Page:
Statement in Solidarity with Families at 300 Main St. Winooski

Winooski Mutual Aid

For immediate release 2.14.2022

On February 2nd, Rick Bove, owner of 300 Main Street apartment complex in Winooski, served a notice to all 24 residing families that they must vacate their homes no later than June 30th or July 1st, 2022 so that he can undertake “major renovations” to the property.

  • Winooski Mutual Aid stands in solidarity with all families living at 300 Main Street facing displacement and families across Winooski dealing with similar housing crises.
  • Housing is a Human Right. We believe in safe, affordable, and stable housing for everyone.
  • We believe that the no cause termination for the entire property of 300 Main St is a form of unjust violence that disproportionately harms immigrants and Black and Brown people in Winooski.
  • We acknowledge that the current housing crisis has been long standing and is a result of systemic racism and discriminatory laws which disproportionately impact Black, Brown, and Indigenous people. Winooski housing policy is not exempt.
  • We believe that the current housing crisis and eviction rates in Winooski are a collective problem, and that we must work together in order to reduce barriers for families experiencing housing instability and facing being unhoused. This is for our collective liberation.
  • We envision a community which works together to find solutions for families experiencing crisis and marginalization due to systemic violence, such as this housing crisis.
  • We acknowledge that upwards of 50 children, many who receive English support will be directly impacted by a forced displacement. We believe children should have access to predictability within their education. Forcing children into unfamiliar schools against their families’ will is inhumane.
  • We acknowledge that this pending eviction threatens the critical language access available in Winooski which most of the multilingual families at 300 Main St. depend on for their children’s education, access to employment, health care, resources, and social well-being.
  • We believe in harm reduction and trauma-informed community care. We understand the impact on mental health, overall wellness, and trauma that disruptive uprooting has on children, their families, and the community.
  • We believe everyone has the right to access information and resources, and in language access. We acknowledge that communicating with various multilingual communities costs money. As a result, too often BIPOC and immigrant community members go unpaid for the labor they provide in support of their communities.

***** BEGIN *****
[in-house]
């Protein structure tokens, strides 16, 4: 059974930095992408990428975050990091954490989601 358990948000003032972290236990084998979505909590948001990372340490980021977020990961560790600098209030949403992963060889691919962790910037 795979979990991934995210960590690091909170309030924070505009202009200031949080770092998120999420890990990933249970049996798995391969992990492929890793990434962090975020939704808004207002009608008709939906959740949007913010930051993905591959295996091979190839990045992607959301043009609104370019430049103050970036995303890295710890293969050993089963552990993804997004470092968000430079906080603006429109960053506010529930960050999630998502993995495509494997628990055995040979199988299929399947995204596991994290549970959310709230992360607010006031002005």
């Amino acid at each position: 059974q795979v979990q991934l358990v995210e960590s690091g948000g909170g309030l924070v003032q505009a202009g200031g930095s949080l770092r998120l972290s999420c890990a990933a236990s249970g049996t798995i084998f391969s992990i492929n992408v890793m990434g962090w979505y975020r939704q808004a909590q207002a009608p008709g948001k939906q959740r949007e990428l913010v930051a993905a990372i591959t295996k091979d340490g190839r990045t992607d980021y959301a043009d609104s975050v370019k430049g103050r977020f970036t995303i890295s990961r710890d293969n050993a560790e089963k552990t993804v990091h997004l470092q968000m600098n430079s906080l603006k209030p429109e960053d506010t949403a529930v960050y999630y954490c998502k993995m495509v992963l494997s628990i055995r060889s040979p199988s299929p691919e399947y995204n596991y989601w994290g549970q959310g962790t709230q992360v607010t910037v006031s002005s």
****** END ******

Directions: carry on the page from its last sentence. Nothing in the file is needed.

• We believe in fair compensation of multilingual community members who step into the invaluable role of interpreting.
  • We believe that the city and their community partners should follow the path of solidarity in providing affected families with no-cost access to interpretation and translation throughout this termination and pending eviction process.

Our Ask

We ask for Mayor Lott, City Councilors, and the Winooski Housing Commission to come together with interpreters to listen to the residents of 300 Main St. and community allies to find solutions to identified challenges and requests. People should not have to navigate this on their own, and as a city which prides itself on multiculturalism, diversity, and anti-racism, being advocates and listening to families in this situation is imperative. Housing instability cannot continue to be put on the back burner; it is the forefront of stress, anxiety, and retraumatization for many people in our community right now. The fact that this is within the realm of possibility displays the unjust housing policies and lack of access to safe, stable and affordable housing for many of the most marginalized people in our small one-square mile community.

For context

300 Main St. in Winooski is one of the few large complexes that offers housing at below market rent and has 3+ bedroom units. Three and four bedroom rentals are increasingly difficult to find, yet often necessary for housing multigenerational and larger family sizes. Both of these family compositions are common in many of the immigrant communities in Winooski. Because the rental price at 300 Main St. falls within Section 8 guidelines and the rent is considered “more affordable,” many residents are Section 8 recipients and/or with lower-income. Almost all of the residents at 300 Main St. are New Americans, some have been in the US for one to two years and are just getting their bearings to the new culture and systems here.

The vast majority of the children and families living at 300 Main St are multilingual and still acquiring English; as a result they are receiving intensive language support from the Winooski School District. These supports include multilingual teachers at the elementary, middle and high school and multilingual liaisons who support parents and families in navigating the American education system, interpreting at parent teacher conferences, translating school communications, etc.

Winooski Mutual Aid believes in community care, joy, and celebration of all people and cultures. We are in solidarity with families experiencing systemic violence across the city and beyond all settler colonialism borders. Safety and housing is a human right.